One of my favorite things about winter is watching the snowflakes fall from the sky. I could stand at the window and watch them endlessly, which sometimes makes me wonder why I chose to live in a place that doesn’t get much snow. It’s just as well though because if I did live in a cold climate, I probably wouldn’t appreciate them as much. Each year I write at least one article about snowflakes. The one last year was a series of photographs taken of Snowflakes Under A Microscope. If you’ve never seen them up close like that, you gotta check them out. They look almost like blobs of dirty clay when seen up close like that. Today it’s all about the chemistry behind snowflakes.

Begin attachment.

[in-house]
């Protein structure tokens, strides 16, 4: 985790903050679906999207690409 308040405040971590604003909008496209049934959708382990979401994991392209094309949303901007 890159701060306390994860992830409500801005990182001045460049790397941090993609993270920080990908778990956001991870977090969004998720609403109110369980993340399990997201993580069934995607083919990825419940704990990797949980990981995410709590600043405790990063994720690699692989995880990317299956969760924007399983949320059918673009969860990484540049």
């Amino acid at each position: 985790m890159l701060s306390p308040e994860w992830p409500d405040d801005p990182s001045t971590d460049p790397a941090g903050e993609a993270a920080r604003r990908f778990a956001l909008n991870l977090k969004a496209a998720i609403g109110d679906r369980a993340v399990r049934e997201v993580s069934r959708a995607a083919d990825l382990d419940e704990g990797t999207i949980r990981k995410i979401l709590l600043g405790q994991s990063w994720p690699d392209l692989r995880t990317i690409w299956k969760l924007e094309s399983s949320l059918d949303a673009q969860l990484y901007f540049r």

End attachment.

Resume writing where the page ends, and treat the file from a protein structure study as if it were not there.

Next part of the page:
It’s unseasonably warm in Atlanta this year, and I’m still waiting for the cold weather. I don’t know if we’ll get any snowflakes or not this season, but I found some interesting information about them that confirms they are magical specs of ice falling from the edge of the universe. It is a new video that was just uploaded to YouTube about the chemistry behind how each snowflake gets its individual shape. We all know that each snowflake is unique, but do you know how it forms like that? The chemistry behind it is fascinating and surprisingly simple. It makes it all seem so random and perfect at the same time.
According to this video, each snowflake starts off as a bit of dust in the clouds which becomes a water drop. The reason each snowflake has six crystals is because water molecules bond in hexagonal networks when they freeze. As the snowflake floats around in warm air, then cool air, then back and forth, it gets its own shape. I don’t want to mess up the explanation, so to learn the complete chemistry behind it, watch the video. If you want to read more about snowflakes, check out 5 Lessons A Snowflake Can Teach Us About Blogging.
The Chemistry Behind How Snowflakes Are Formed
Via: [Design Taxi] Snowflake Art: [andykit19339 / deviantART]